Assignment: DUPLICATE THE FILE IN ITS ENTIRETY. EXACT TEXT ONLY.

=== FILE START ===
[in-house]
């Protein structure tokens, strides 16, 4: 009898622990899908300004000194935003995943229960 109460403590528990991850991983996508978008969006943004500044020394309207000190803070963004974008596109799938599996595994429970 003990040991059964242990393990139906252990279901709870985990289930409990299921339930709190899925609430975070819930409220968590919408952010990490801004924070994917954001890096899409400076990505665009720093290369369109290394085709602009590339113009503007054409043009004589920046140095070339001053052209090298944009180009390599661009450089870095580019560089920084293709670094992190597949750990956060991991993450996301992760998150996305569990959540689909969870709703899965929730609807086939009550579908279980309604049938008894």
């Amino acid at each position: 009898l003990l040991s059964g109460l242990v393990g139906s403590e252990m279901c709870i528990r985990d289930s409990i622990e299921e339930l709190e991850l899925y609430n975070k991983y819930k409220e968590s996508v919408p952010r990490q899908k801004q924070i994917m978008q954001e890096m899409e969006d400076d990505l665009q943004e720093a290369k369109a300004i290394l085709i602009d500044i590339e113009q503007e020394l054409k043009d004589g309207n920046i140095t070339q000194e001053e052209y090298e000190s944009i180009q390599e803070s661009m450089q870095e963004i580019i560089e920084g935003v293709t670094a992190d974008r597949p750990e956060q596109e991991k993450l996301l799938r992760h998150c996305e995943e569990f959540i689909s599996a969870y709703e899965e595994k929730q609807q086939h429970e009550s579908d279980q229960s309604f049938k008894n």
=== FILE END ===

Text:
[in-house]
């Protein structure tokens, strides 16, 4: 009898622990899908300004000194935003995943229960 109460403590528990991850991983996508978008969006943004500044020394309207000190803070963004974008596109799938599996595994429970 003990040991059964242990393990139906252990279901709870985990289930409990299921339930709190899925609430975070819930409220968590919408952010990490801004924070994917954001890096899409400076990505665009720093290369369109290394085709602009590339113009503007054409043009004589920046140095070339001053052209090298944009180009390599661009450089870095580019560089920084293709670094992190597949750990956060991991993450996301992760998150996305569990959540689909969870709703899965929730609807086939009550579908279980309604049938008894």
């Amino acid at each position: 009898l003990l040991s059964g109460l242990v393990g139906s403590e252990m279901c709870i528990r985990d289930s409990i622990e299921e339930l709190e991850l899925y609430n975070k991983y819930k409220e968590s996508v919408p952010r990490q899908k801004q924070i994917m978008q954001e890096m899409e969006d400076d990505l665009q943004e720093a290369k369109a300004i290394l085709i602009d500044i590339e113009q503007e020394l054409k043009d004589g309207n920046i140095t070339q000194e001053e052209y090298e000190s944009i180009q390599e803070s661009m450089q870095e963004i580019i560089e920084g935003v293709t670094a992190d974008r597949p750990e956060q596109e991991k993450l996301l799938r992760h998150c996305e995943e569990f959540i689909s599996a969870y709703e899965e595994k929730q609807q086939h429970e009550s579908d279980q229960s309604f049938k008894n």